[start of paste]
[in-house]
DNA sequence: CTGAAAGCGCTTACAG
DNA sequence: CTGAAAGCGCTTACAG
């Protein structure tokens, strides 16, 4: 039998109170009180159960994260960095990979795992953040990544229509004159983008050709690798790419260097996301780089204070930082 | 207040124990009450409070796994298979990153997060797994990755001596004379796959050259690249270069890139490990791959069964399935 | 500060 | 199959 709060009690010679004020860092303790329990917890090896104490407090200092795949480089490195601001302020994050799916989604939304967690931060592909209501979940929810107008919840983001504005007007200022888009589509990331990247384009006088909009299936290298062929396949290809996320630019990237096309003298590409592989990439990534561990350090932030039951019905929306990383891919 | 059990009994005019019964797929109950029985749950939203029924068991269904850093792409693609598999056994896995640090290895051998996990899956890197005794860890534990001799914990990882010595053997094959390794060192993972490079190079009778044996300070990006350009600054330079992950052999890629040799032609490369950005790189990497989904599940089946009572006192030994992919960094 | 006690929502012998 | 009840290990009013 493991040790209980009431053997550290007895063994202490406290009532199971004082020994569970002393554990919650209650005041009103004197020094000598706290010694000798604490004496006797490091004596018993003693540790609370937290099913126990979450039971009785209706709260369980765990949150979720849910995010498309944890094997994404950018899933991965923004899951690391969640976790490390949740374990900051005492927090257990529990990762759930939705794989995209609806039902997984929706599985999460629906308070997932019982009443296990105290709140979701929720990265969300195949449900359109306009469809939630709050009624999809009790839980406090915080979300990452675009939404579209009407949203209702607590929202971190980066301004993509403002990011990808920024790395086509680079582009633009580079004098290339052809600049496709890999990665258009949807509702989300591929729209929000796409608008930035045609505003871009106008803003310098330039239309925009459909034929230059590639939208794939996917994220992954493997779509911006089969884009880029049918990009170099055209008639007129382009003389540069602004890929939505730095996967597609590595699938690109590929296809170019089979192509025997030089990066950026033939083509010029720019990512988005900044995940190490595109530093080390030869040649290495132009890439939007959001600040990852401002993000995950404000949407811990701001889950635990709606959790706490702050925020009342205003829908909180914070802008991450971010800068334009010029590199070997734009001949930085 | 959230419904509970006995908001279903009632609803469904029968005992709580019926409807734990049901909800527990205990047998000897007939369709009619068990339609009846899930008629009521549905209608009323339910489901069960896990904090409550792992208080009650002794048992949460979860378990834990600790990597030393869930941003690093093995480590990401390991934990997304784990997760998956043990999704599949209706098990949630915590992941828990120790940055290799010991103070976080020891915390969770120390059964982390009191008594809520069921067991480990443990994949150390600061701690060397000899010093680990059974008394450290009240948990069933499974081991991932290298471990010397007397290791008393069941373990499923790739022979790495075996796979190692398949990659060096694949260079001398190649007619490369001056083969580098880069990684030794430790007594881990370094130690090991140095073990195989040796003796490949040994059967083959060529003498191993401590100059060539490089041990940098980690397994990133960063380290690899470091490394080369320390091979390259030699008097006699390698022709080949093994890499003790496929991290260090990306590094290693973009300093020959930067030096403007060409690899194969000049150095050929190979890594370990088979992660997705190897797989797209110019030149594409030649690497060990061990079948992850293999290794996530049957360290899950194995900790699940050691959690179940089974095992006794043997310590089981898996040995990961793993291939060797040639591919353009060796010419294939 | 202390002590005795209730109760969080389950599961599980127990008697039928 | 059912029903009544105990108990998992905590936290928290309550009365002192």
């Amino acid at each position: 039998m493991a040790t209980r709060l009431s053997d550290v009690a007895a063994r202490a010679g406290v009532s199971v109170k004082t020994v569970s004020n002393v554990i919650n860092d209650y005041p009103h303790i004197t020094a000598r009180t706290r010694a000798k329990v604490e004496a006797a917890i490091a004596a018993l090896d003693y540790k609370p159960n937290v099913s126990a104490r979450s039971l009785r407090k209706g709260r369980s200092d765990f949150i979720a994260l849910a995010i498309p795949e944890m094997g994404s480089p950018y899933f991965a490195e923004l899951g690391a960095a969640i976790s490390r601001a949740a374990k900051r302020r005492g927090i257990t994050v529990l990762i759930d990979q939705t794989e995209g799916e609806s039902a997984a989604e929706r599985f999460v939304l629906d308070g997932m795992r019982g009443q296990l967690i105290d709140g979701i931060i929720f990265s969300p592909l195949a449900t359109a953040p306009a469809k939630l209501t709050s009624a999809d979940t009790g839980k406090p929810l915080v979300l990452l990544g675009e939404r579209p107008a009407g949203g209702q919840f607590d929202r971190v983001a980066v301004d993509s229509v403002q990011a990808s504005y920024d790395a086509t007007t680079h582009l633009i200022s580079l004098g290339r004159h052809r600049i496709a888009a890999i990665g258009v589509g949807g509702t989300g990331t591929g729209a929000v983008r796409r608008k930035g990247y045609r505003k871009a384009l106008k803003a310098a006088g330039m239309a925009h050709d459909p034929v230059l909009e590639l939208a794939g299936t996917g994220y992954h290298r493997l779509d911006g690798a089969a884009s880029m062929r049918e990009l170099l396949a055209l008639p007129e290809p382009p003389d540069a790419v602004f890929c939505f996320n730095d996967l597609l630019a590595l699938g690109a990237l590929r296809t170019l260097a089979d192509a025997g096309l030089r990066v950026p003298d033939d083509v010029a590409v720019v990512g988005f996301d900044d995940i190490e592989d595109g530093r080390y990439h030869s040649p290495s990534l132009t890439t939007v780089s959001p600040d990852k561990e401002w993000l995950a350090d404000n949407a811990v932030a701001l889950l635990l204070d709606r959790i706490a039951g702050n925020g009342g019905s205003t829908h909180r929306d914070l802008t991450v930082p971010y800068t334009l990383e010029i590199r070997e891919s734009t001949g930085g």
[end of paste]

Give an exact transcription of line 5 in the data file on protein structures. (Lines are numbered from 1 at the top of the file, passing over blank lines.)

């Amino acid at each position: 039998m493991a040790t209980r709060l009431s053997d550290v009690a007895a063994r202490a010679g406290v009532s199971v109170k004082t020994v569970s004020n002393v554990i919650n860092d209650y005041p009103h303790i004197t020094a000598r009180t706290r010694a000798k329990v604490e004496a006797a917890i490091a004596a018993l090896d003693y540790k609370p159960n937290v099913s126990a104490r979450s039971l009785r407090k209706g709260r369980s200092d765990f949150i979720a994260l849910a995010i498309p795949e944890m094997g994404s480089p950018y899933f991965a490195e923004l899951g690391a960095a969640i976790s490390r601001a949740a374990k900051r302020r005492g927090i257990t994050v529990l990762i759930d990979q939705t794989e995209g799916e609806s039902a997984a989604e929706r599985f999460v939304l629906d308070g997932m795992r019982g009443q296990l967690i105290d709140g979701i931060i929720f990265s969300p592909l195949a449900t359109a953040p306009a469809k939630l209501t709050s009624a999809d979940t009790g839980k406090p929810l915080v979300l990452l990544g675009e939404r579209p107008a009407g949203g209702q919840f607590d929202r971190v983001a980066v301004d993509s229509v403002q990011a990808s504005y920024d790395a086509t007007t680079h582009l633009i200022s580079l004098g290339r004159h052809r600049i496709a888009a890999i990665g258009v589509g949807g509702t989300g990331t591929g729209a929000v983008r796409r608008k930035g990247y045609r505003k871009a384009l106008k803003a310098a006088g330039m239309a925009h050709d459909p034929v230059l909009e590639l939208a794939g299936t996917g994220y992954h290298r493997l779509d911006g690798a089969a884009s880029m062929r049918e990009l170099l396949a055209l008639p007129e290809p382009p003389d540069a790419v602004f890929c939505f996320n730095d996967l597609l630019a590595l699938g690109a990237l590929r296809t170019l260097a089979d192509a025997g096309l030089r990066v950026p003298d033939d083509v010029a590409v720019v990512g988005f996301d900044d995940i190490e592989d595109g530093r080390y990439h030869s040649p290495s990534l132009t890439t939007v780089s959001p600040d990852k561990e401002w993000l995950a350090d404000n949407a811990v932030a701001l889950l635990l204070d709606r959790i706490a039951g702050n925020g009342g019905s205003t829908h909180r929306d914070l802008t991450v930082p971010y800068t334009l990383e010029i590199r070997e891919s734009t001949g930085g």